Be Careful What You Compost

By Paris Wolfe, Blogmaster, The Herb Society of America

dumping-leavesLast week, Gary was mowing over the orange, yellow, red and brown leaves dropped by the oak, maple and black walnut trees. He was shredding and then raking them to limit the volume overwintering on the grass.

As he motored to the backyard “abyss” I flagged him to an empty plot that will be next year’s perennial and herb garden. I planned to compost and dig the leaves into the soil as organic matter. I was patting myself on the back for such a sustainable decision.

Uncertain of how many leaves to compost, I called Karen Kennedy, educator at The Herb Society of America, for her advice.

She said shredding with the lawnmower was a good idea. “You can add some of these tree leaves to an empty bed and they’ll compost in place. I wouldn’t do a tremendous amount.”

Then she went on:  “There are leaves that you don’t want to compost. You may want to look up which leaves in various part of the country inhibit plant growth. For example, you may not want to do walnut leaves.”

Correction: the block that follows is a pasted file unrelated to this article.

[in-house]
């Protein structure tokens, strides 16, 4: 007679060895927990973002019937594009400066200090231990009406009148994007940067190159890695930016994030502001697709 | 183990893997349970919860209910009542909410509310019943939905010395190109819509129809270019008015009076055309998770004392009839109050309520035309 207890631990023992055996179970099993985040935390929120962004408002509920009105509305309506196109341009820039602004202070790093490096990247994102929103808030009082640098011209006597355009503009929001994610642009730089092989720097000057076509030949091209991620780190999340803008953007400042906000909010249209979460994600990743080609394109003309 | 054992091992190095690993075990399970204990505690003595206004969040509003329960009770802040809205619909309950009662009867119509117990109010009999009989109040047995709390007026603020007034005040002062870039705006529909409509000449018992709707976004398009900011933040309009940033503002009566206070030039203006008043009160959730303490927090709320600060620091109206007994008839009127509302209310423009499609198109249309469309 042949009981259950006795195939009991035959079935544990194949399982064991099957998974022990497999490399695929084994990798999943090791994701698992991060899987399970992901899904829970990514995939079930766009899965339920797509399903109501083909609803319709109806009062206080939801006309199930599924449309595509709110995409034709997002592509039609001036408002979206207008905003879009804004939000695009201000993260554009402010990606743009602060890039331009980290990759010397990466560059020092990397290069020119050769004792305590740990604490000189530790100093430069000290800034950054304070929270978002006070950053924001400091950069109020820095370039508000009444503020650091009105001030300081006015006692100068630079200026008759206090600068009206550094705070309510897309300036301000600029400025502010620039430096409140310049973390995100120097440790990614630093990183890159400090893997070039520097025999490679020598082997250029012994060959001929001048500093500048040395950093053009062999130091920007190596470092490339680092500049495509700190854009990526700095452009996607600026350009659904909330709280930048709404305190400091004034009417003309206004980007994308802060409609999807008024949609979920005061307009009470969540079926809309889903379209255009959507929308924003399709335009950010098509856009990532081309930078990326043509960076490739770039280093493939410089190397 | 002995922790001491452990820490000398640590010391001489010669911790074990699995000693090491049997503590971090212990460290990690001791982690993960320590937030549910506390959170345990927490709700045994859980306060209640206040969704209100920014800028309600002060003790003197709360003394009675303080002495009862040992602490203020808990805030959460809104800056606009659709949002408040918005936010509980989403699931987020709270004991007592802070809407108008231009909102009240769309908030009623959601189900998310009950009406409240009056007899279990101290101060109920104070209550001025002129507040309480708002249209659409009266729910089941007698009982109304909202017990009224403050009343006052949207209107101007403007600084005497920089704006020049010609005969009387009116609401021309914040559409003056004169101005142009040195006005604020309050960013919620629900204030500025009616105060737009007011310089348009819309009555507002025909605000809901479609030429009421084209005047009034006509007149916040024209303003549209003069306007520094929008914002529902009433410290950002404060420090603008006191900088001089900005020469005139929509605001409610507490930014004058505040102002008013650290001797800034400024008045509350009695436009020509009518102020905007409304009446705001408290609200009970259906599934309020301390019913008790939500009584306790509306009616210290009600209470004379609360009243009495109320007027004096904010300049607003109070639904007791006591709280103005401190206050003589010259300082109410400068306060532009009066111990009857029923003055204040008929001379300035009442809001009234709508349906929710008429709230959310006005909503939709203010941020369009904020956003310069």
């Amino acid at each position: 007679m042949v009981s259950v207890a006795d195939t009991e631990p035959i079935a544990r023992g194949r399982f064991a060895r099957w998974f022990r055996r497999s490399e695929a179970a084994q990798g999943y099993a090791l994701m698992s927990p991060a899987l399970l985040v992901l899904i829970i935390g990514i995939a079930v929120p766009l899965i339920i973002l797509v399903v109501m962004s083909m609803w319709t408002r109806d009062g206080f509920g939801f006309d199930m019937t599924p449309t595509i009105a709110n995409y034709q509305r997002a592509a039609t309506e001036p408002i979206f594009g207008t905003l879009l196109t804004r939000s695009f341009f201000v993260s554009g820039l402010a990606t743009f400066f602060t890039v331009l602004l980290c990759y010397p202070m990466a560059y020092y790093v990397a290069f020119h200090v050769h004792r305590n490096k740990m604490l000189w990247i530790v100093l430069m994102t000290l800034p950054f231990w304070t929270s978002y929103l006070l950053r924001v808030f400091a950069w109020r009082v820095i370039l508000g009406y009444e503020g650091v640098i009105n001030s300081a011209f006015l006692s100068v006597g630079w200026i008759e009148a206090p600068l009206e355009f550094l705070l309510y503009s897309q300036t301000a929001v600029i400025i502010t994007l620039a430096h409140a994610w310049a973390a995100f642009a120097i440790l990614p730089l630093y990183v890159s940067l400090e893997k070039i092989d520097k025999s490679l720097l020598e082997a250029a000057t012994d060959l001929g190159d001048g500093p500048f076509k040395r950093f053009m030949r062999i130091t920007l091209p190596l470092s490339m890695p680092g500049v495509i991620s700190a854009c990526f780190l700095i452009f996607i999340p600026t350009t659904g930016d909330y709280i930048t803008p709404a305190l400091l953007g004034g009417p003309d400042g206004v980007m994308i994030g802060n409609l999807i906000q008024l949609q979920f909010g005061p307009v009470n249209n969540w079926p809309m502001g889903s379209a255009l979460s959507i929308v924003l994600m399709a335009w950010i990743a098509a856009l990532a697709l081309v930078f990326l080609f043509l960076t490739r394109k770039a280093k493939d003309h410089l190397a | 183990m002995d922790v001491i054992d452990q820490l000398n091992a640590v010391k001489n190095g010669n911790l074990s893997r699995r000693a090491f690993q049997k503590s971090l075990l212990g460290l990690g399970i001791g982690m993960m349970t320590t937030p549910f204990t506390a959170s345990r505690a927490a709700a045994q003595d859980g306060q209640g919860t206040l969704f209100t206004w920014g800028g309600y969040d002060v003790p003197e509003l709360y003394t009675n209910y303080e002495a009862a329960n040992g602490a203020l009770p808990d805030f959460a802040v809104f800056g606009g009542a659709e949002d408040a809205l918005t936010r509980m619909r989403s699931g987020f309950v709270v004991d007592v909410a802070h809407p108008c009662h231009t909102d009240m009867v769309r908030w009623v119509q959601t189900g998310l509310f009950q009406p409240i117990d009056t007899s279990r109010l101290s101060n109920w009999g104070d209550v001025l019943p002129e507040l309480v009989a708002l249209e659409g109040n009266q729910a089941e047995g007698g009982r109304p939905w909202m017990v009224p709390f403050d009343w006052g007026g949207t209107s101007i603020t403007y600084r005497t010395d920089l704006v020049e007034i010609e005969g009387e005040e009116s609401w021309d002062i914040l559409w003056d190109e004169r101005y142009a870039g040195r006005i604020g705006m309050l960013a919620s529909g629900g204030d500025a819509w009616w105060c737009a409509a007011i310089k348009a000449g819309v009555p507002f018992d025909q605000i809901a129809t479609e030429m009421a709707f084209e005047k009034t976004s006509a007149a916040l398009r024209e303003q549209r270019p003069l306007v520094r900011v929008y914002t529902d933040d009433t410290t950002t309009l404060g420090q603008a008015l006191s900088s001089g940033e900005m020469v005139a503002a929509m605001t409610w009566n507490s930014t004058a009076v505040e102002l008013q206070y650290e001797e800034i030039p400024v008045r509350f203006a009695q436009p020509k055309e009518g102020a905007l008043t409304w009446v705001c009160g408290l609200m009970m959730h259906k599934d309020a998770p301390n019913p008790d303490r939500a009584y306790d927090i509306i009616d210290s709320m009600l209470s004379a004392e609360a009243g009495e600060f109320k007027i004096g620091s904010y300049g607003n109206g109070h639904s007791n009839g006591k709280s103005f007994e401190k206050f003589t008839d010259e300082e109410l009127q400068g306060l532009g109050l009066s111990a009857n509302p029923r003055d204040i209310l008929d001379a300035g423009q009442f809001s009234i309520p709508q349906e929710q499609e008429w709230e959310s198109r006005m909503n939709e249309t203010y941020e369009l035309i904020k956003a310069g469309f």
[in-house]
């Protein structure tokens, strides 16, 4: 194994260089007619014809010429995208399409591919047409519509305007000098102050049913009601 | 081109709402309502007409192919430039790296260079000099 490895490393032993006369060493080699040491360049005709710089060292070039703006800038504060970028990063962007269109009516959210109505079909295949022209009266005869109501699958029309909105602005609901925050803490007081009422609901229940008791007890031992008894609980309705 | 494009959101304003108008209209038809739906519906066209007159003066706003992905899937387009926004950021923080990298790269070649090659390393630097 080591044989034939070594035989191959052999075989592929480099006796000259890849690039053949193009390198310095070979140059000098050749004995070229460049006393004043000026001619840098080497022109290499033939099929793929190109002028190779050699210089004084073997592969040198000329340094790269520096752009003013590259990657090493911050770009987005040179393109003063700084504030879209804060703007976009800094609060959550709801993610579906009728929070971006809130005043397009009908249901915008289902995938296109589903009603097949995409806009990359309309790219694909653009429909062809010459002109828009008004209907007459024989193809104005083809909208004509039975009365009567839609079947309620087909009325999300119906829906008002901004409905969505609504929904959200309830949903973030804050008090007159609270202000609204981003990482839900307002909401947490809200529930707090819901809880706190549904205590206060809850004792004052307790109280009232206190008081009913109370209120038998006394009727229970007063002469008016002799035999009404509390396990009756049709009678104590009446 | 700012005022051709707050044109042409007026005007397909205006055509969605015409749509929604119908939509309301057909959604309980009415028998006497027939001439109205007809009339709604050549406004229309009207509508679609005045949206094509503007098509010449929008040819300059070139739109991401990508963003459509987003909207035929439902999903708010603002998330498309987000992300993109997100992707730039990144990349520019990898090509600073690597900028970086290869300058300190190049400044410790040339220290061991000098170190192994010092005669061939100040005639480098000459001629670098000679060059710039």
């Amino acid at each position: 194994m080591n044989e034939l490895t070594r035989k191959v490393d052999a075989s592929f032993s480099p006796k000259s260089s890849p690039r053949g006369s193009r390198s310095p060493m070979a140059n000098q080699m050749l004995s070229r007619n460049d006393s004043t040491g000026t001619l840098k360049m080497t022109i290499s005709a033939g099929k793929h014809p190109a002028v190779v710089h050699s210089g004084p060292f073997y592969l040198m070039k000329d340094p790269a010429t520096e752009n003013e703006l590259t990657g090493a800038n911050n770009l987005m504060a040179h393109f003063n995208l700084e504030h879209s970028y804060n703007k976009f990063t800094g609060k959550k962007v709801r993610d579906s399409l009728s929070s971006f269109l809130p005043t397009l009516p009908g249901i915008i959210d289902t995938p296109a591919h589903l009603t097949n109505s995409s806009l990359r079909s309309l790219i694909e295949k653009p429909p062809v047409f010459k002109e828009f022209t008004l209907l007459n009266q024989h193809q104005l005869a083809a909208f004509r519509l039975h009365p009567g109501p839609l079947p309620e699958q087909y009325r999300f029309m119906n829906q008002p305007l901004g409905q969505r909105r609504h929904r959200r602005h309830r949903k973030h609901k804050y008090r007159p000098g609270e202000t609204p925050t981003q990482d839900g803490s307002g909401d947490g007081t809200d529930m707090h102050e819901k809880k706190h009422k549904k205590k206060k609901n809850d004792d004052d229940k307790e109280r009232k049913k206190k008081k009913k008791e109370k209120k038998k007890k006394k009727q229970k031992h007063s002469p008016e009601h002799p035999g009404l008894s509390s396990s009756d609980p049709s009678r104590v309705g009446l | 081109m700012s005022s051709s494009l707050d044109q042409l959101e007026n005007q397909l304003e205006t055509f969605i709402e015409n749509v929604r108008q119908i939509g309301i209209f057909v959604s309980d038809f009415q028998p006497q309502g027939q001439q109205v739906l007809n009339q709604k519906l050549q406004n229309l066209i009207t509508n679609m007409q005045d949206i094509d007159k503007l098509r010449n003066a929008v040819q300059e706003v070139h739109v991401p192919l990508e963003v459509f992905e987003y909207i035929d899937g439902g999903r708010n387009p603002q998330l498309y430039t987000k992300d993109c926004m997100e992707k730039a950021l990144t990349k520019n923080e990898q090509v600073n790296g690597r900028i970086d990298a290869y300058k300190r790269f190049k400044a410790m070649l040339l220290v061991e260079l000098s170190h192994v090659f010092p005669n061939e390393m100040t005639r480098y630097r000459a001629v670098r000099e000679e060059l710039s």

Ugh. She said it. “Walnut leaves.”

Gary’s yard has at least a half dozen majestic black walnut trees. I love the trees. They spread shade from their tall canopy. And, this summer I harvested immature nuts in late June to make the Italian liqueur Nocino for Christmas.

gary-raking-leavesDiscouraged, I did a little further research. From the University of Maryland Extension I learned that the black walnut trees produce juglone which can stunt or prevent some plants from growing. (That explains my tomato fail.)

“Juglone is present in the leaves, roots, husks, and fruit and can be found in the soil throughout the tree’s entire root zone (on average 50 to 80 feet in diameter for a mature tree).

Juglone does not pose any threat of toxicity to humans, but gardeners should be aware of its effects and plan accordingly. Using raised beds lined with gardening fabric may make it possible to grow susceptible plants in closer proximity to black walnut trees. Juglone does break down when composted. If black walnut leaves, twigs, or nuts are used in compost to be spread in a garden, the compost should be aged at least one year before being applied.”

So much for composting leaves.

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